Outsourcing Anesthesia Services – What’s Legal and What’s Not

Don’t let physicians or insurance companies make treatment decisions for you

With the rising costs of medical services, insurance companies are reducing coverage and/or impinging on patients’ rights to make important healthcare choices. This is especially true with regard to anesthesia services.   Whether you are a physician or anesthetist, patient safety is non-negotiable and cost should never be the deciding factor when it comes to sedation. Patients should be informed of their options (if there are any) and the consequences of each one. It’s up to them to decide what they want.

Unfortunately, patients’ best interests are not the prime focus of some medical service providers or insurance companies. Therefore, patients must be made aware of discrepancies and deviations from procedure so that they can protect themselves and avoid unnecessary risks.

One of the many issues surrounds propofol usage. Certified anesthesiologists or nurse anesthetists are trained in propofol usage. This enables them to eliminate unnecessary risks and deal with problems effectively ensuring the patient’s well-being and quick recovery. If your physician, surgeon or office-based doctor is not licensed to administer propofol, he or she should not do so. It’s not only dangerous but also unlawful. Remember what happened to Michael Jackson? Physicians and insurance companies should not make treatment decisions, deviate from approved procedures, and/or make sedation choices for a patient.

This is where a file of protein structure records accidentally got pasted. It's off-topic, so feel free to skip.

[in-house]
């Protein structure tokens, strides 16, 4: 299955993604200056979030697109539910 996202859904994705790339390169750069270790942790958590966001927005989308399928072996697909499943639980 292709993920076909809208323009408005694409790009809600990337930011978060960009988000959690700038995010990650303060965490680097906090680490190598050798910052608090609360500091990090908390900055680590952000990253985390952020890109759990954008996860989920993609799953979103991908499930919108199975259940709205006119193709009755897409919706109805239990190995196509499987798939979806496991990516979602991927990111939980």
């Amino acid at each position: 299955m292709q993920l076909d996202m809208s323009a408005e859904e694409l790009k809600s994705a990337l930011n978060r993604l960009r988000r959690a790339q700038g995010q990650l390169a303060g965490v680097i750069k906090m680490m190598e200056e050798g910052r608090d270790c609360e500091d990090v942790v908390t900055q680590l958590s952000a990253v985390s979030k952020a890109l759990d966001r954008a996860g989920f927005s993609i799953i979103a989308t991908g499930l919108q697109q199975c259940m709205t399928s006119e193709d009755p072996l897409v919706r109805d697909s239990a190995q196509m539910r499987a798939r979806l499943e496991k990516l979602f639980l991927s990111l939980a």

Several instances have come to light where doctors (not licensed anesthetists) are administering propofol anesthesia to their patients. This is extremely dangerous as in cases where patients are told it’s okay to have a light meal before the procedure (which requires anesthesia). This is certainly not okay! Some doctors or dentists don’t even provide for oxygen when the patient is under sedation. This is could be fatal as sedation reduces a patient’s ability to breathe. Moreover the physician or surgeon should really be focusing on his/her area of expertise to offer the best care rather than venture into an area in which he/she is not qualified. That is putting the patient’s life at risk.

Also some insurance companies are discouraging propofol usage (or full sedation) unless the patient is in ‘the high risk category’. Insurance companies are not medically qualified to determine the type of sedation, who needs it, or who should provide anesthesia services. It has been proven that Monitored Anesthesia Care (MAC) is the quickest and safest form of sedation that also encourages faster recovery.

Remember, anesthesiologists and CRNAs have specialized in anesthesia and are the best ones to administer sedation, monitor the patient throughout the process, and deal with any complications that may arise. After all, you wouldn’t ask a gastroenterologist to deliver a baby or a gynecologist to perform an endoscopy. Then why compromise on an anesthesia provider?! Michael Jackson’s untimely death is a classic example of unethical medical practices. His physician was not licensed or trained in propofol usage.

Clearly, all patients are more comfortable when anesthesia professionals manage their sedation. And patient well-being and safety should be every doctor’s top priority.

What do you think? Share your thoughts with us.